The York Butter Factory was originally two separate three storey bluestone warehouses, each with a basement. One section was built in 1852 by the owners of the land, Allison & Knight. The exact date of construction of the other is not known but it is probably also around the early 1850s. Possible architects for its design include Charles Laing and John Gill, both of whom called for tenders for the erection of several bluestone warehouses in King Street in the early 1850s. The three openings to the northern part of the building have segmental arches, whilst the openings to the southern part have elliptical arches. In the first years of the twentieth century both buildings came under the tenancy of Hansen and Farrell, who converted them into a butter factory. From 1902 the buildings were known as Hansen and Farrell Co. Butter Factory. Around this time the exterior of the first floor was rendered and the cement balustrade was added to the bluestone parapet. The name painted on the facade was changed to the ‘York Butter Co’ in 1940.
Whilst externally the main facade now presents a unified building to King Street, internally the buildings are quite different. The larger southern part of the building has chamfered timber Oregon columns supporting the ground and first floors and first floor ceiling. The basement and ground floor columns have additional diagonal struts. The roof is a timber queen post truss with corrugated steel cladding. The northern part of the building shares a bluestone party wall with the southern building. It has five cast iron columns supporting each floor, the basement columns resting on square bluestone plinths. The columns have crosshead capitals to carry Oregon beams, which in turn carry joists. The roof is a king post truss. At the rear is the remnant of a bluestone laneway. Access to the ground floor and basement is via King’s Street, whilst a walkway has been introduced to give access to the first floor from the Rialto Plaza.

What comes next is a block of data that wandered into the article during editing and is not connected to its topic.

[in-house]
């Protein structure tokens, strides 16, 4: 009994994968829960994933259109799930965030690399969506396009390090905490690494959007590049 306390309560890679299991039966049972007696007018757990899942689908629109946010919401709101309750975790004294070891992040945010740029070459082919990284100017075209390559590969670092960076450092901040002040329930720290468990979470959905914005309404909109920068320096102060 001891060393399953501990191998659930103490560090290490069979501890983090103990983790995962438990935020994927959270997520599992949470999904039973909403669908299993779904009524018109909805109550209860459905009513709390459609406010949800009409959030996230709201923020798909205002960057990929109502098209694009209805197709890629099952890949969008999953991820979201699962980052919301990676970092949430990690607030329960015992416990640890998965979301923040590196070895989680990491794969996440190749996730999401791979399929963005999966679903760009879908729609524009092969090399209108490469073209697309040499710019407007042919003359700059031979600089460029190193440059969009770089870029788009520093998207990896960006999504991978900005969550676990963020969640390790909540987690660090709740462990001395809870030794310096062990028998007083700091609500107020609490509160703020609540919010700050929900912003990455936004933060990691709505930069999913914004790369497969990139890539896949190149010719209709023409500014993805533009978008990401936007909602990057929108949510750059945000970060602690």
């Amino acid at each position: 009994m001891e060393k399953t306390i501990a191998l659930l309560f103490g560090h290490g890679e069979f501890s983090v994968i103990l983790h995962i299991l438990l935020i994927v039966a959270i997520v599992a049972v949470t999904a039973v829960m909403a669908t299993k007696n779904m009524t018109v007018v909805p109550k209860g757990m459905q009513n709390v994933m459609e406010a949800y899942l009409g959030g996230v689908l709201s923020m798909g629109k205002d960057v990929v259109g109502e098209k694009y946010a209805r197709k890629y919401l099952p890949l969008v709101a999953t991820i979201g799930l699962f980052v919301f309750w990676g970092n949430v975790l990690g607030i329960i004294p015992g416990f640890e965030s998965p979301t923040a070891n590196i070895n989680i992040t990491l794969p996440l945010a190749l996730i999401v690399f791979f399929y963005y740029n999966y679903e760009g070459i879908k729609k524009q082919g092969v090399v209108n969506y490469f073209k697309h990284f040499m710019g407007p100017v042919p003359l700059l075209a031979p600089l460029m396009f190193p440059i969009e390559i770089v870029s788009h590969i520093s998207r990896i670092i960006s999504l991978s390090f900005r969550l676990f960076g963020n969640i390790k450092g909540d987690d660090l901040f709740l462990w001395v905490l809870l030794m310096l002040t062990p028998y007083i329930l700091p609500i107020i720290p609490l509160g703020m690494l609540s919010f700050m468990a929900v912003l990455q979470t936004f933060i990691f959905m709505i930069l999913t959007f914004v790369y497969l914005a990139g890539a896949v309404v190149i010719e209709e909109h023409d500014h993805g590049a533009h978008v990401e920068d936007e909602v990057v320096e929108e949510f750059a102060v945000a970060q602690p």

How is it significant?
The York Butter Factory is of historical and architectural significance to the State of Victoria.
Why is it significant?
The York Butter Factory is historically significant as one of the oldest warehouses in central Melbourne. The various tenancies demonstrate the range of manufacturing business types that once operated in the central business area. Before the two buildings were unified to operate as a butter factory from 1902, a large variety of business types were conducted from the premises, including shipping agents, a meat preserving company, tanners and printers. The building is one of the few survivors of a large number of warehouses which owed their existence to the presence of wharves on the nearby River Yarra.
The York Butter Factory is architecturally significant as one of the few survivors of a large number of bluestone warehouses which date from the period of the early 1850s. It is significant for its expressed structural use of bluestone, a stone which despite its ready availability remained out of favour until the 1850s. The King Street facade is representative of simple but dignified warehouse architecture of the 1850s, a style which persisted into the 1860s. Internally the building contrasts the structural use of Oregon posts to cast iron columns. If the cast iron columns were accurately dated to the early 1850s, they would represent one of the earliest surviving examples of this construction in Melbourne.